Black Gender & Sexuality
February 25, 2015
Since the civil war the mammy image can still be seen in indirect ways. Over the years, the mammy image was revised and incorporated into popular movies. Despite the acceptability of the mammy to whites, the mammy still remains an unacceptable image to African Americans. The image of mammy has been used in political and social interest.
In the chapter Monumental Power, the mammy image was used politically. The mammy influenced politics. The United States had approved a land grant for national monument of the “faithful slave”. The faithful slave was best depicted as the Mammy. Although the land grant was approved, there were several issues Even though this monument was to commemorate the faithful slave; African Americans opposing this monument believed the Mammy is an unacceptable symbol to African Americans while Whites accepted the symbol. However, African Americans felt that this monument was also designed to train future generations in the values of the Old South. Mammy was to be a testament of happy slaves who loved their white families. Micki McElya explains in Clinging to Mammy: Chapter 4, the United Daughters’ view, they believe the mammy was not just serving but happy and had an unconditional love and affection to her white family. Micki McElya also stated, "Mammy was appealing at a particularly fraught time in national history," Faithful Slave in Twentieth-Century America. Mammy represents paternalism and affection between the races, a world where everyone understands their places. Throughout the McElya article, Clinging to Mammy: Chapter 4, he talks about during the time that everyone was debating on should the mammy monument be built, white women felt a certain type of way. They have had so much power in the past that they did not want this monument be all about black. This goes along with how white women where suppose to “highly” thought of and black not.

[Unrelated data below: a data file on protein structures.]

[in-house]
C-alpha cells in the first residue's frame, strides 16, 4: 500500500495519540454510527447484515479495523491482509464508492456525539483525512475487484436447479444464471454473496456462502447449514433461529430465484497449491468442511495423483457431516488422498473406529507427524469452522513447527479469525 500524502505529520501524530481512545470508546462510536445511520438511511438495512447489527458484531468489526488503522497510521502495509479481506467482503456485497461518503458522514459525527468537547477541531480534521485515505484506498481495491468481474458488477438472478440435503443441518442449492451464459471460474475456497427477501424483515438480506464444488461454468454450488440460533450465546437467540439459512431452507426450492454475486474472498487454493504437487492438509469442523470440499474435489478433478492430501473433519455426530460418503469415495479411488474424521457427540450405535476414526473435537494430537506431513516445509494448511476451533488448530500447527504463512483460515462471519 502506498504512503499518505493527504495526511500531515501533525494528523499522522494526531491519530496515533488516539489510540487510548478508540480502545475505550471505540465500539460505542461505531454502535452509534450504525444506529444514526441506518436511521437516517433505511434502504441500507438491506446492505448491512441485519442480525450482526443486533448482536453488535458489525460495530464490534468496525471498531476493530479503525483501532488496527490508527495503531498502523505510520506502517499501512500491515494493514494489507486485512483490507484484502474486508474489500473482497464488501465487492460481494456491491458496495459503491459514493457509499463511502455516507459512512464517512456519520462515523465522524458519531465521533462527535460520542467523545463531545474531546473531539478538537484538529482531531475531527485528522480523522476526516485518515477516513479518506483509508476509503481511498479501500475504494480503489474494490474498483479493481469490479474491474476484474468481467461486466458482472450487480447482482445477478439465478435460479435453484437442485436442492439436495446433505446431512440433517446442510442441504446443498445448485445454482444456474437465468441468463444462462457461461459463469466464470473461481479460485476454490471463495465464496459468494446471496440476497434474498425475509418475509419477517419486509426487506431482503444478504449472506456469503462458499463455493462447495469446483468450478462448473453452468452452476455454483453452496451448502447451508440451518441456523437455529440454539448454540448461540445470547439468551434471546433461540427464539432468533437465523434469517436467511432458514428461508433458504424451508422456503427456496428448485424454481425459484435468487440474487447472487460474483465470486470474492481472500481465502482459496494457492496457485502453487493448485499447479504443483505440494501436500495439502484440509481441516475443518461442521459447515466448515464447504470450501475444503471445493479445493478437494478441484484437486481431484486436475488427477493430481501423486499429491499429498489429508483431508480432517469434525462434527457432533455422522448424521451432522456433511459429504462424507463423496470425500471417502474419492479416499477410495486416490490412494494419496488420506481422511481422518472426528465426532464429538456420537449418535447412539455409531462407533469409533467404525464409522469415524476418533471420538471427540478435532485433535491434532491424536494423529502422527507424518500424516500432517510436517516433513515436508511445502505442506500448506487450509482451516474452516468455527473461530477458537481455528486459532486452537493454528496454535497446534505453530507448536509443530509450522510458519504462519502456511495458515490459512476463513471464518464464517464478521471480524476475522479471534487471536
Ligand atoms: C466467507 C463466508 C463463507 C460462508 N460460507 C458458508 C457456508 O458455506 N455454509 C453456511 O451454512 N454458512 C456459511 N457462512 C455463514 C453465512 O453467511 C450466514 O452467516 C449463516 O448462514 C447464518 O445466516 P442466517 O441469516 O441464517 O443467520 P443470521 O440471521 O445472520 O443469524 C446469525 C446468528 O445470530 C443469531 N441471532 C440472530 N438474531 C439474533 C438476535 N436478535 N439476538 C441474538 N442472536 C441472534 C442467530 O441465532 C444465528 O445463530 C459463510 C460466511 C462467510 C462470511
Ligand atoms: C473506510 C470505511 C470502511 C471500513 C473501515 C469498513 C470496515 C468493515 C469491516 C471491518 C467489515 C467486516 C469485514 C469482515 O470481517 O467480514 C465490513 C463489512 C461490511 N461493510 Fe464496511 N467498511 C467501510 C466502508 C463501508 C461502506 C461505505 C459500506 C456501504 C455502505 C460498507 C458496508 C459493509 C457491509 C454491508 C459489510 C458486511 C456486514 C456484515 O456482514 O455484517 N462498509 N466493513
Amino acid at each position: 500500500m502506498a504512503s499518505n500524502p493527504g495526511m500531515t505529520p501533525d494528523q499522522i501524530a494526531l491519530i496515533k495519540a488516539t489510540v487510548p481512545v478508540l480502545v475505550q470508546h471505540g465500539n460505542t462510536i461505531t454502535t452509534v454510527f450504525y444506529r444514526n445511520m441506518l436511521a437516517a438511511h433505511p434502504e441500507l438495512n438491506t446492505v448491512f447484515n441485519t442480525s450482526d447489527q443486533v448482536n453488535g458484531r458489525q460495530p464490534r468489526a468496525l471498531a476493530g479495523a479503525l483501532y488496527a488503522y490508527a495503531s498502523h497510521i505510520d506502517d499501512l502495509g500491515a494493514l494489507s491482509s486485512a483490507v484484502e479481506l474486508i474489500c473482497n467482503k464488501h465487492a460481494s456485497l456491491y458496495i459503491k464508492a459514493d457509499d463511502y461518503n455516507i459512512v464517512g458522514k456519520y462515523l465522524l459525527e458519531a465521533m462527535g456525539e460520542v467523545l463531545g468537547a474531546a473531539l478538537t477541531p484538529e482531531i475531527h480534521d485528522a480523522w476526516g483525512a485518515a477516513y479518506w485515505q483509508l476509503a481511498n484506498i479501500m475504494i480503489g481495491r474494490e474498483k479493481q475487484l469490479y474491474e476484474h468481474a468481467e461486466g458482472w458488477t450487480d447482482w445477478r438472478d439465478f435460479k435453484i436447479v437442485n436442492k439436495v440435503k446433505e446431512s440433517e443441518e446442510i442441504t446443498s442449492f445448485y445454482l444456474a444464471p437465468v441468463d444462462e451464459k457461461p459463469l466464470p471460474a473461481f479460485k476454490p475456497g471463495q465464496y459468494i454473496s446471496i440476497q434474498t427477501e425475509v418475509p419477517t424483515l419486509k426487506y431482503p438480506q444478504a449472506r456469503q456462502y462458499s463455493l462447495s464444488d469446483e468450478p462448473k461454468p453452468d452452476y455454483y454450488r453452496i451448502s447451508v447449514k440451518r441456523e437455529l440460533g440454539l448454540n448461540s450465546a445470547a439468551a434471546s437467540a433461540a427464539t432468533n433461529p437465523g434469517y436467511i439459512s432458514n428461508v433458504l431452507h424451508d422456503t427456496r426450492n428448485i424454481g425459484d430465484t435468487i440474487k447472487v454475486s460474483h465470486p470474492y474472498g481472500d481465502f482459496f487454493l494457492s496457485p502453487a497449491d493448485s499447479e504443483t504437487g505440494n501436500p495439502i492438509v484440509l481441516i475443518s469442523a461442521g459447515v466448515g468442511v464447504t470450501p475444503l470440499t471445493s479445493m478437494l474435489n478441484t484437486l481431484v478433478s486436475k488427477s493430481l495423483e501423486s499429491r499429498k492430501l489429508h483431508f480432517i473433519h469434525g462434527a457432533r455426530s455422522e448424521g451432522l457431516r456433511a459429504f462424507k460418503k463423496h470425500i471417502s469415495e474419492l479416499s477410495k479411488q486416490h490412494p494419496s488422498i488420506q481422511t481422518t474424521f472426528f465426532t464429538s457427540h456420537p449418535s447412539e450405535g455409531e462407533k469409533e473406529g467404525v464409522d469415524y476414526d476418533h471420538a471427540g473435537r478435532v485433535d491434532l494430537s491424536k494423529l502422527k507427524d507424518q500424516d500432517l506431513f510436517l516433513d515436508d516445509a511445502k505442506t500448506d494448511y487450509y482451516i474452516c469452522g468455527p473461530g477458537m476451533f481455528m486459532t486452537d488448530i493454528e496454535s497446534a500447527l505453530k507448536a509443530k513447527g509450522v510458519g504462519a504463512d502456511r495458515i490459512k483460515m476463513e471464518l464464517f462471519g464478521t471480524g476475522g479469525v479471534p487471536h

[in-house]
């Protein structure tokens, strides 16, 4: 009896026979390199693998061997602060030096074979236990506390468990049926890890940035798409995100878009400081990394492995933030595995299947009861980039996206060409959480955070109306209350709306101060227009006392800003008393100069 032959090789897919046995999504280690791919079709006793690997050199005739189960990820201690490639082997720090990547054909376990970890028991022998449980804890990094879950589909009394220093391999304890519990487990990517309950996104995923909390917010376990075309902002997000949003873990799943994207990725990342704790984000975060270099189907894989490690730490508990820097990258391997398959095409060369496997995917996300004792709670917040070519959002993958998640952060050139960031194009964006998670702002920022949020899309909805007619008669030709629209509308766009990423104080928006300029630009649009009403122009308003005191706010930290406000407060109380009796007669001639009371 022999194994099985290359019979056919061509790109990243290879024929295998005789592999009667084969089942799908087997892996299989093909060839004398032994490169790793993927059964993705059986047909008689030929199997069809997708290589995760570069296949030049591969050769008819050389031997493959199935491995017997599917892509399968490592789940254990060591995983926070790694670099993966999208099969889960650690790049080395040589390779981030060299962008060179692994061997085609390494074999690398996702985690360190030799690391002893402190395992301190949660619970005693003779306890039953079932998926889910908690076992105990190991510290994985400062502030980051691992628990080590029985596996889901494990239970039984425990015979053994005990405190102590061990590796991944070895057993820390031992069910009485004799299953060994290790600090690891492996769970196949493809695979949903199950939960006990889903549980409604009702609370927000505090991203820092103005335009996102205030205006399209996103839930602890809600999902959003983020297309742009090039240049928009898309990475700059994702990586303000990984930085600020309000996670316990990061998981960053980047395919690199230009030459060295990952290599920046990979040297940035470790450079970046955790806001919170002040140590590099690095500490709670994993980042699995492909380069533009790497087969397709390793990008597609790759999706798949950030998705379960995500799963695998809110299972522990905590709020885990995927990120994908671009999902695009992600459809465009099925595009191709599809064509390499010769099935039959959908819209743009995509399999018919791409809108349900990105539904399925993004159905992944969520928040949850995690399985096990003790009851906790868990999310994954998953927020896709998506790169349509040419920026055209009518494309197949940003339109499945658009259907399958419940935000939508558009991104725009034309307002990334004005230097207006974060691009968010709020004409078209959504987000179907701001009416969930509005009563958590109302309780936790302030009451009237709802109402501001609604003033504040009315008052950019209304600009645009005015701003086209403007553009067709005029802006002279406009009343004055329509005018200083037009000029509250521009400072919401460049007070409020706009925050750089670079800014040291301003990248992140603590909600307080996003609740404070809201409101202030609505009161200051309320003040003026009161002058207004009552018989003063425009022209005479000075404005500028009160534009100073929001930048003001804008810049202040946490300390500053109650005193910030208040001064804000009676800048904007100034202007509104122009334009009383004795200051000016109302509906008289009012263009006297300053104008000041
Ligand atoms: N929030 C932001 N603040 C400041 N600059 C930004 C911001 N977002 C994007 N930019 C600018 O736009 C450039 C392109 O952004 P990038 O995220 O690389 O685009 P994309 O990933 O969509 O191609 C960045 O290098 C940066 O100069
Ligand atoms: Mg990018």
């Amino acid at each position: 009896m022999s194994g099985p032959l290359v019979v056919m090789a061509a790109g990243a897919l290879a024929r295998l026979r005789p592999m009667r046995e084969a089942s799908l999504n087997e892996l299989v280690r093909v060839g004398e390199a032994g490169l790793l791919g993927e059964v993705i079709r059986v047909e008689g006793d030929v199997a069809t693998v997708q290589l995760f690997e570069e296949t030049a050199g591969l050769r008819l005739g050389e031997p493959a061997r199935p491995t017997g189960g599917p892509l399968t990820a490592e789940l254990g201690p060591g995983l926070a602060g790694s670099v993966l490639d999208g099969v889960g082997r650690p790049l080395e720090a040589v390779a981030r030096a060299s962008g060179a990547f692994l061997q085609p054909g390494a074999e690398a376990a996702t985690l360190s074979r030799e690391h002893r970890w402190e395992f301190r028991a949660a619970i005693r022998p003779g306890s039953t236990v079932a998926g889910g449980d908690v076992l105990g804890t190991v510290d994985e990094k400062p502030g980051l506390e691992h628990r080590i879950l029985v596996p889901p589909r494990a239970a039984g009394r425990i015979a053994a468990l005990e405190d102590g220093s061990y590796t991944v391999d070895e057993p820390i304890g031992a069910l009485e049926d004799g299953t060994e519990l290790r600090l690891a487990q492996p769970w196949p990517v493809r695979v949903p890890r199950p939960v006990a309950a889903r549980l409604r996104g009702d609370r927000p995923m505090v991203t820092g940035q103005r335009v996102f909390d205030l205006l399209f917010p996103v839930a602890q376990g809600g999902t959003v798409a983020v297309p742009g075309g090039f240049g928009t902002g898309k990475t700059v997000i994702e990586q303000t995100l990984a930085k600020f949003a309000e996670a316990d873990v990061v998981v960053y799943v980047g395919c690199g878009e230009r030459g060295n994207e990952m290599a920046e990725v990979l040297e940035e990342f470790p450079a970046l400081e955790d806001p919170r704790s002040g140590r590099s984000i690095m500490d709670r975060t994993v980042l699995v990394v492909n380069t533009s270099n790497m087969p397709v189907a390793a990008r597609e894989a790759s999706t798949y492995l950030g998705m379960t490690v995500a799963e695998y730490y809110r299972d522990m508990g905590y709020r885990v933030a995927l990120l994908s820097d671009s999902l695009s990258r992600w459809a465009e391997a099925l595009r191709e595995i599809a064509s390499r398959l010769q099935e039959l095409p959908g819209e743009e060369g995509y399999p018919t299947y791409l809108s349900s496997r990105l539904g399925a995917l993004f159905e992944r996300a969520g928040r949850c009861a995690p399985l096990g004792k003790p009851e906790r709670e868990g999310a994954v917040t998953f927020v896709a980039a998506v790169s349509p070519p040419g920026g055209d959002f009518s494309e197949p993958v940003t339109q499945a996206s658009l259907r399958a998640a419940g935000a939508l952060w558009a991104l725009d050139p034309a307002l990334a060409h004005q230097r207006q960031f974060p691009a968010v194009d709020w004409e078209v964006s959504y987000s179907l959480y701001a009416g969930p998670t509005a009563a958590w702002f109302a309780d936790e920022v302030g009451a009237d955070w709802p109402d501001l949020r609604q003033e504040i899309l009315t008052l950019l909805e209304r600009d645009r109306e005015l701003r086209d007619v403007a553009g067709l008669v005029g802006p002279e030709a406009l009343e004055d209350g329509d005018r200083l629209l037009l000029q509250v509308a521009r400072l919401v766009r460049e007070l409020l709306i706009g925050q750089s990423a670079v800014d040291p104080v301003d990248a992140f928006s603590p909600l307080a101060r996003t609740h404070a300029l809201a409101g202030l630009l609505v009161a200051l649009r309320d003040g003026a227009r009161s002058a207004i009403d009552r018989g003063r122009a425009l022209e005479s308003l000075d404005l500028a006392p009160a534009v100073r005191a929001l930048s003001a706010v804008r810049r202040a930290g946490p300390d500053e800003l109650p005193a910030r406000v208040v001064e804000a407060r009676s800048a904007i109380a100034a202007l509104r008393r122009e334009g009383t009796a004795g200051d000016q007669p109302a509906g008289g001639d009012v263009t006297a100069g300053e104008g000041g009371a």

According to Marlon Riggs Dir. Ethnic Notions, back to the early 20th century the mammy image was portrayed as a black woman, big in body weight and wore a bandana on her head. The mammy was not allowed to have sex appeal of fear that she would become attractive to her master. The role that the mammy took upon was being a domestic worker. She was the image of the south; households would be distraught without her. Mammy portrayed the characteristics of being strong, loyal, controlling, and very protective. Mammy was the controller however, the female should be dependent and subordinate.
The mammy is still relevant today in the specific value of raising someone else’s children. The reputation of mammy is a core image of black womanhood in prominently upholding race, gender and class in the United States. The mammy is repeatedly revised to accommodate changing figurations of racial rule. The mammy has been depicted in advertising, book illustration, kitchen figures, and dolls; with such figures as the syrup bottle, cookie jars, salt and pepper shakers and etc. In the present 20th century the mammy has become smaller is size, more of a lighter complexation, and her ragged hair scarf was removed. An example of the changing mammy by decades can be seen in the sitcom Good times. In contradiction Good times happens to show the other side of mammy where she focus on her own family but still living in poverty.